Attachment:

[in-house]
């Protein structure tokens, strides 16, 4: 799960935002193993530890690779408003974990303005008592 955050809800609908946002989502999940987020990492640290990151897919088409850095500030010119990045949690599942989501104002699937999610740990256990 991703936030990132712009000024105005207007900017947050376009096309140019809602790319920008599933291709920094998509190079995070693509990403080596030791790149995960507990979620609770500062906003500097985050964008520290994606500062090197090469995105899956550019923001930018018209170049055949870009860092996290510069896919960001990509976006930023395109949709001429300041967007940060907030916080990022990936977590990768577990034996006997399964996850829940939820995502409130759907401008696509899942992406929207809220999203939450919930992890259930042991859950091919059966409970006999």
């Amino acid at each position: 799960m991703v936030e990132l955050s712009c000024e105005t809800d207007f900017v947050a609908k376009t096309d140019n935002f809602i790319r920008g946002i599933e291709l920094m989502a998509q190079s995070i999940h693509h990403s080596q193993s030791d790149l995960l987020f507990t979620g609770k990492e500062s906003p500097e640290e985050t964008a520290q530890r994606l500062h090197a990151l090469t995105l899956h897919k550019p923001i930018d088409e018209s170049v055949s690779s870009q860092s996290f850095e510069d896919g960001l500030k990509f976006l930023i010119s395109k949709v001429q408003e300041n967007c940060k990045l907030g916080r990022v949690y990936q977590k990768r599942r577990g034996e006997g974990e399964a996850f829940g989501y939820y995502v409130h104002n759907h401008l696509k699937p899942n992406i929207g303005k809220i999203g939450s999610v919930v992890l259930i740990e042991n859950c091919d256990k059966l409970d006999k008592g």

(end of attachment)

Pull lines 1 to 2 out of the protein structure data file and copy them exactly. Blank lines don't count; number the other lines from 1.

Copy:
[in-house]
């Protein structure tokens, strides 16, 4: 799960935002193993530890690779408003974990303005008592 955050809800609908946002989502999940987020990492640290990151897919088409850095500030010119990045949690599942989501104002699937999610740990256990 991703936030990132712009000024105005207007900017947050376009096309140019809602790319920008599933291709920094998509190079995070693509990403080596030791790149995960507990979620609770500062906003500097985050964008520290994606500062090197090469995105899956550019923001930018018209170049055949870009860092996290510069896919960001990509976006930023395109949709001429300041967007940060907030916080990022990936977590990768577990034996006997399964996850829940939820995502409130759907401008696509899942992406929207809220999203939450919930992890259930042991859950091919059966409970006999």